07 May 2020
The FTSE 100 held strong on Wednesday (6 May) despite dismal data showing construction output suffered its biggest ever slump in April. London’s blue-chip index ended the day up 0.06% at 5,852.82.
SECTOR IN FOCUS
It’s a difficult time to be a bank. The Bank of England’s decision to slash rates in March will likely eat into margins while the damaging economic effect of coronavirus could result in a spike in the number of people unable to pay their debts. These concerns were reflected on Wednesday (6 May), when a number of challenger banks updated investors. Virgin Money (VMUK) reported a 57% fall in profit after revealing it had set aside £232 million for bad debts – an increase of £155 million year-on-year. Similarly, OneSavings Bank (OSB) warned more people could struggle with repayments if the lockdown continued much longer. Separately, Metro Bank (MTRO) sought to reassure investors of its resilience during these troubled times despite announcing a 4% year-on-year fall in both lending and deposits.
It won’t become clear how much damage Covid-19 has caused to the UK’s economy for some time. However, we will get an inkling when the ONS releases the UK GDP data for the first quarter on Wednesday (13 May). As this data captures the early days of the lockdown, it is likely that the data will show a dip in national economic output. Looking further ahead, the ONS, the UK’s chief statistics bureau, has already warned that the country’s economy will suffer a “significant” decline in the first half of the year.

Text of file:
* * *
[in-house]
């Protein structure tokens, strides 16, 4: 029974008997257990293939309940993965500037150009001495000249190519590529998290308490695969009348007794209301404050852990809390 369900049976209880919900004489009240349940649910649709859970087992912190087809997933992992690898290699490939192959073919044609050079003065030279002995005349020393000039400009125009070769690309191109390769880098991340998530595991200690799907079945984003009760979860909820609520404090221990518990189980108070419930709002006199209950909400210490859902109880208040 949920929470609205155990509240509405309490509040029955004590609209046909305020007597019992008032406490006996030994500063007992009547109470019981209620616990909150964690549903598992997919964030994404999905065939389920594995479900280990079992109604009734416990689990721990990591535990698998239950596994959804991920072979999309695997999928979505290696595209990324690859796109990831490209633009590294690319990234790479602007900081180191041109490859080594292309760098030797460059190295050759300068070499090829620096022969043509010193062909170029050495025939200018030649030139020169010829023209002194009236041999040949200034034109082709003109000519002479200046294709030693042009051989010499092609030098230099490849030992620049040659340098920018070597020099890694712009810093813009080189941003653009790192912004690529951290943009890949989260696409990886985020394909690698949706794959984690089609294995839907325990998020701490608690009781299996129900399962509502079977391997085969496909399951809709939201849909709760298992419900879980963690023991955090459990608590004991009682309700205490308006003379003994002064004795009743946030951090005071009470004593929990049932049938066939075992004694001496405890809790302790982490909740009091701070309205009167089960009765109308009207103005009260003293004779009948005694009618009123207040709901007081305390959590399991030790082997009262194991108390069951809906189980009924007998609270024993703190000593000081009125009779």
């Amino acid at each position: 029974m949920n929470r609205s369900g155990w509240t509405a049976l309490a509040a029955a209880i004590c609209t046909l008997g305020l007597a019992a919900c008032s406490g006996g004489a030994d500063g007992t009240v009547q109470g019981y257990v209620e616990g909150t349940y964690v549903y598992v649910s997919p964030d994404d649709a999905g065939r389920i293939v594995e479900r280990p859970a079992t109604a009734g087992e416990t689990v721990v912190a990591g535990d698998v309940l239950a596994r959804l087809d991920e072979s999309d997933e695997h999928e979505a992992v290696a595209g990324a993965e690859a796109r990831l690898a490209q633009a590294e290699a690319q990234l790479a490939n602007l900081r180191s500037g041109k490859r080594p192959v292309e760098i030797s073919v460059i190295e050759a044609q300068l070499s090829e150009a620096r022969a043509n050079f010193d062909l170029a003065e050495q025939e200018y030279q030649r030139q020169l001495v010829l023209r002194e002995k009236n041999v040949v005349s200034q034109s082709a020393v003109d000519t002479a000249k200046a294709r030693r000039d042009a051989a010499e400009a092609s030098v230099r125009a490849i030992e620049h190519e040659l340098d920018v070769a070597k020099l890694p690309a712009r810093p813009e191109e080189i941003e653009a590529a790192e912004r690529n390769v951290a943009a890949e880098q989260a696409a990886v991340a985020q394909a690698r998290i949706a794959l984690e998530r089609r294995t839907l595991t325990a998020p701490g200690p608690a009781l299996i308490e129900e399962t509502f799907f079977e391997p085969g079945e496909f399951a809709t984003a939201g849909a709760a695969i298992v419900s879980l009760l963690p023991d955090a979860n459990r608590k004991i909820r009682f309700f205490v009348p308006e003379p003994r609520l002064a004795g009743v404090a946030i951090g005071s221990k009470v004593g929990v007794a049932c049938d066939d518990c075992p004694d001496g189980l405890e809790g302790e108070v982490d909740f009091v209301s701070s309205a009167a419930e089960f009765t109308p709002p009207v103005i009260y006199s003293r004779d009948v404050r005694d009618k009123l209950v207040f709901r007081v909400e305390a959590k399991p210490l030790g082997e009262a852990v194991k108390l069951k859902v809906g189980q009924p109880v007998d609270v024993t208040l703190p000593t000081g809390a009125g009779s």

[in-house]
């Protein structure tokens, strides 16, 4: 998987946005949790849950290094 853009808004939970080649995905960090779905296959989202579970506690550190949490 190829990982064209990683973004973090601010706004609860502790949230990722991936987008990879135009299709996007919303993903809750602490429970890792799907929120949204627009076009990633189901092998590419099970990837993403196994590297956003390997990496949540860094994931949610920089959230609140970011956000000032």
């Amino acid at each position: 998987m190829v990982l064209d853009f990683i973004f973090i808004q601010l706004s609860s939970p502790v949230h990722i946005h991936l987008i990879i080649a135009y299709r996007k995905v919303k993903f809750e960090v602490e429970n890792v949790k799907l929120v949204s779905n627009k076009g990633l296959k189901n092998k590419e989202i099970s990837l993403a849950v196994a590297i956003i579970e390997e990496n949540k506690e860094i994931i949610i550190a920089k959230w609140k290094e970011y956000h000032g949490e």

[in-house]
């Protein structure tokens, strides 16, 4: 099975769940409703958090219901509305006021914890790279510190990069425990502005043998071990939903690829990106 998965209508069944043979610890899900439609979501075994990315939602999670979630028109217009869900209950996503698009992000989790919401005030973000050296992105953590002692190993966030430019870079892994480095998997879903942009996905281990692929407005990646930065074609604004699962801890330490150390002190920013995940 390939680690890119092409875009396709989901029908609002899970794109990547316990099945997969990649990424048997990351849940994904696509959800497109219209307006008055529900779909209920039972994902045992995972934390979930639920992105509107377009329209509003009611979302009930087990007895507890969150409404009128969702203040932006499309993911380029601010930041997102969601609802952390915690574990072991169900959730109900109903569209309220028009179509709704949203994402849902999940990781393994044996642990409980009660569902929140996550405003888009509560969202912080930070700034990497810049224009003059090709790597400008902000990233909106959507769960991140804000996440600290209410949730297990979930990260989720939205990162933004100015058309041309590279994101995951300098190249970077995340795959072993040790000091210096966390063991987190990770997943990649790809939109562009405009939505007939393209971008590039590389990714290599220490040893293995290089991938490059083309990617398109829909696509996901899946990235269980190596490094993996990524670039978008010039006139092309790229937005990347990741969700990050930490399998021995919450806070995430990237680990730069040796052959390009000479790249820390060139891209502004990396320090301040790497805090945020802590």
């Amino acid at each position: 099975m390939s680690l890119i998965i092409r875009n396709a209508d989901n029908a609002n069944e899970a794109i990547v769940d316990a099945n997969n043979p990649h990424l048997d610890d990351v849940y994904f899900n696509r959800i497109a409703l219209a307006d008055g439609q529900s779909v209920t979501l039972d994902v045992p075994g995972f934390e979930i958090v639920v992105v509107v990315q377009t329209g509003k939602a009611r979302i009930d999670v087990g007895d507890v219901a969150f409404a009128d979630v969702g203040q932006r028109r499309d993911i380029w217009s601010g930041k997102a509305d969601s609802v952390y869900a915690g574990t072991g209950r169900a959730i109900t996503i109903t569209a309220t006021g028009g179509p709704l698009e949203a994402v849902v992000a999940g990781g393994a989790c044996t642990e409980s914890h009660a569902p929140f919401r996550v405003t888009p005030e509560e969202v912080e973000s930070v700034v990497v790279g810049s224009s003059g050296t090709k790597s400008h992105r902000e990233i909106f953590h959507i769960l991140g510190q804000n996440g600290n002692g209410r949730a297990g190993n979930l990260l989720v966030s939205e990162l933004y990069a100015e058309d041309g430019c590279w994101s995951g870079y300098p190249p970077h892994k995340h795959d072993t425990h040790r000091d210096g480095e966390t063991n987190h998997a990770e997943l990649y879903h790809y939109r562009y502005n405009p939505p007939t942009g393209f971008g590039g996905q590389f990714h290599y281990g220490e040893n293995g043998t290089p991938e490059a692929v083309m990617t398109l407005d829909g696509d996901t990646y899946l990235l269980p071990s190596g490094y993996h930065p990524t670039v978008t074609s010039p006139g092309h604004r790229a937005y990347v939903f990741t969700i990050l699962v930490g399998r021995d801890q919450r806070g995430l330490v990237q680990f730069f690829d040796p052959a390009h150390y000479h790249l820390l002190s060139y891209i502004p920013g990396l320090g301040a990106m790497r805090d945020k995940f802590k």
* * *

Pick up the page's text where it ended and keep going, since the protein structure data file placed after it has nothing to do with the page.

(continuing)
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13 May – Tour operator TUI Group (TUI), which has been forced to cancel holidays for more than 900,000 people as a result of the coronavirus, received a much-needed boost this week as its Chinese arm started offering travel packages again. While movement remains restricted in key markets such as Europe, it provides some positivity ahead of the group’s interim results on Wednesday (13 May).
14 May – Investors have not heard much from WH Smith (SMWH) since the coronavirus forced it to tap up shareholders for £166 million to shore up its balance sheet last month. The retailer’s full-year results, published on Thursday (14 May), will provide it with a good opportunity to reassure investors of its ability to weather the current crisis.